Are Social Security Disability Benefits Taxed?

If you’re disabled under the definition used by the Social Security Administration (SSA), you may qualify for Social Security Disability Insurance (SSDI) to provide benefits while you are unable to work. 

Qualifying isn’t always easy. Your disability must be such that you will be unable to work for at least 12 months or until death. Even then, the SSA may determine that you can work a different type of job than you are accustomed to and deny your claim.

Those with limited income and resources who are 65 or older, are blind, or are disabled can also apply for Supplemental Security Income (SSI) even if they have no work history. In addition, if you have enough work credits to qualify for SSDI (basically, you must have paid into the Social Security system for a minimum of 10 years through payroll or self-employment taxes), you can sometimes qualify for both programs.

The bottom line, for many SSDI and SSI recipients, is how these cash benefits will be treated when it comes time to pay federal income taxes. For SSI, the answer is simple – there is no tax. For SSDI, taxes due, if any, will be calculated based on your filing status and whether you had other income to report.

If you have questions about either of these programs, or you wish to file for benefits, or you have been initially denied in your claim, and you’re in the Chandler, Arizona area, contact our disability insurance claim attorneys at Arnett & Arnett, PC. With over 30 years of experience, we can help you seek the benefits you deserve through the initial claims process or on appeal.

We also proudly serve clients in Phoenix, Tucson, Flagstaff, and throughout Arizona.

Social Security Disability Insurance (SSDI) Benefits and Taxes

SSDI is a federal program. Arizona no longer offers a state supplement to the SSDI benefits you receive from the SSA. To qualify for the federal program, not only must you have a disability that will last for 12 months or longer, even for the rest of your life, but you must also have earned enough work credits. In 2022, you earn one work credit for every $1,510 in wages or self-employment income. You can earn up to four credits a year.

The number of work credits you need to get SSDI benefits depends on your age, but generally you need 40 credits, 20 of which were earned in the 10 years prior to your disability. In addition, as mentioned briefly above, the SSA may deny your benefits if your claimed disability will allow you to work in a different occupation.

Once you qualify and start receiving benefits, Uncle Sam may have his hands out when April 15 rolls around and taxes are due. It all depends on your tax filing status and the amount of income you receive from other sources, including your spouse. Here is the breakdown:

Filing as an Individual: If your “combined income” – from SSDI and other sources – is between $25,000 and $34,000, you will have to pay taxes on up to 50 percent of your income. If your combined income exceeds $34,000, the rate rises to 85 percent.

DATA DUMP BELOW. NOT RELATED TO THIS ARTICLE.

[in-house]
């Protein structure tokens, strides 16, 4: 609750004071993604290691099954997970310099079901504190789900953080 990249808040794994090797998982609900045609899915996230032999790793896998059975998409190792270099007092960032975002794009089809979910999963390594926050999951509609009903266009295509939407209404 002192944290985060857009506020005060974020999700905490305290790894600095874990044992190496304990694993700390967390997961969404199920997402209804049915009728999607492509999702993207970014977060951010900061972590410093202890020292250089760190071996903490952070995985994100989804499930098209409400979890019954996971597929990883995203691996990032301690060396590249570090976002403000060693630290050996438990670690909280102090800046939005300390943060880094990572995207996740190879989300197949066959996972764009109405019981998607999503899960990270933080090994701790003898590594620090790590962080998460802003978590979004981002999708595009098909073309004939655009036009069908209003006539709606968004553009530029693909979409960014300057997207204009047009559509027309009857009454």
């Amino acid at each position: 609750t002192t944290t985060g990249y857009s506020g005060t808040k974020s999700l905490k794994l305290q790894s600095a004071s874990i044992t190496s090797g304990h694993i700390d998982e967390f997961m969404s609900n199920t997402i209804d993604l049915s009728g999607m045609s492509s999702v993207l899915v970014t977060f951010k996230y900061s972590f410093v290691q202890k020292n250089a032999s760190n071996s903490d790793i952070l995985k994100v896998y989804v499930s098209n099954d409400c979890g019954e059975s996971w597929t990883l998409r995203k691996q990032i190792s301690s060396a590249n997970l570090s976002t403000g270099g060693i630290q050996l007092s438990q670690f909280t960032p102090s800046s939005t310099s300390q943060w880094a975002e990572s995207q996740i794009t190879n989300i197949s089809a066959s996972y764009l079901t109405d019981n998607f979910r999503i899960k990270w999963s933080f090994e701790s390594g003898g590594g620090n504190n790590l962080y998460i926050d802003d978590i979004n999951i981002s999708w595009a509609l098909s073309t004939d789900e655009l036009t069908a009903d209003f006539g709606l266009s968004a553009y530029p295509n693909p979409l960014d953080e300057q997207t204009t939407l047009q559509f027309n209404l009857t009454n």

Filing Jointly with Your Spouse: If your combined income is between $32,000 and $44,000, the rate is 50 percent. Above $44,000, it rises to 85 percent. Remember, your spouse’s income counts.

Married but Filing Separately and You Lived Apart from Your Spouse: The same as filing as an individual.

Married but Filing Separately and You Lived with Your Spouse: The threshold is $0, so everything is generally taxable.

The above percentages refer only to the amount of your income that could be taxable, depending on deductions and other tax considerations. They do not equate to the percentage at which you will be taxed.

Remember also that Arizona does not tax Social Security benefits. The scale above is solely for federal taxes.

Supplemental Security Income Benefits and Taxes

As noted above, SSI is different from SSDI and does not require work credits, but it is limited to those with low income and low resources. Generally, a single claimant can have no more than $2,000 in resources, though exemptions are allowed for your home, car, and other essentials. A couple can have no more than $3,000 in combined resources.

When you qualify for SSI, you also usually qualify for Medicaid at the same time. If you are eligible for Medicaid, you may also qualify for Medicare, which will be paid for by the state.

SSI payments are not taxable.

How to Pay for Any Taxes Due

The Internal Revenue Service (IRS) expects you to make timely payments on any taxes due. If you wait till the filing date to pay your taxes for the entire year, you could be hit with a penalty. 

You have two options for making timely payments. One is to make estimated payments quarterly using Form 1040-ES or paying online. The other route is to have the SSA withhold a portion of your monthly benefits for submission to the IRS.

Rely on Experienced Legal Guidance

Tax issues can get a bit complicated if you’re receiving SSDI and have other sources of income. Some sources of income are considered passive and don’t count toward the calculation of your combined income. It’s best to consult with experienced and knowledgeable disability insurance attorneys on all matters dealing with SSDI and other Social Security benefits.

If you’re in or around Chandler, Arizona, or anywhere in the state for that matter, contact us at Arnett & Arnett, PC with all your disability claim and benefits questions and concerns. We have more than 30 years’ experience in fighting for the rights of clients to the benefits they deserve. We can help you navigate the SSDI claim and appeals processes. Reach out today for a free consultation.


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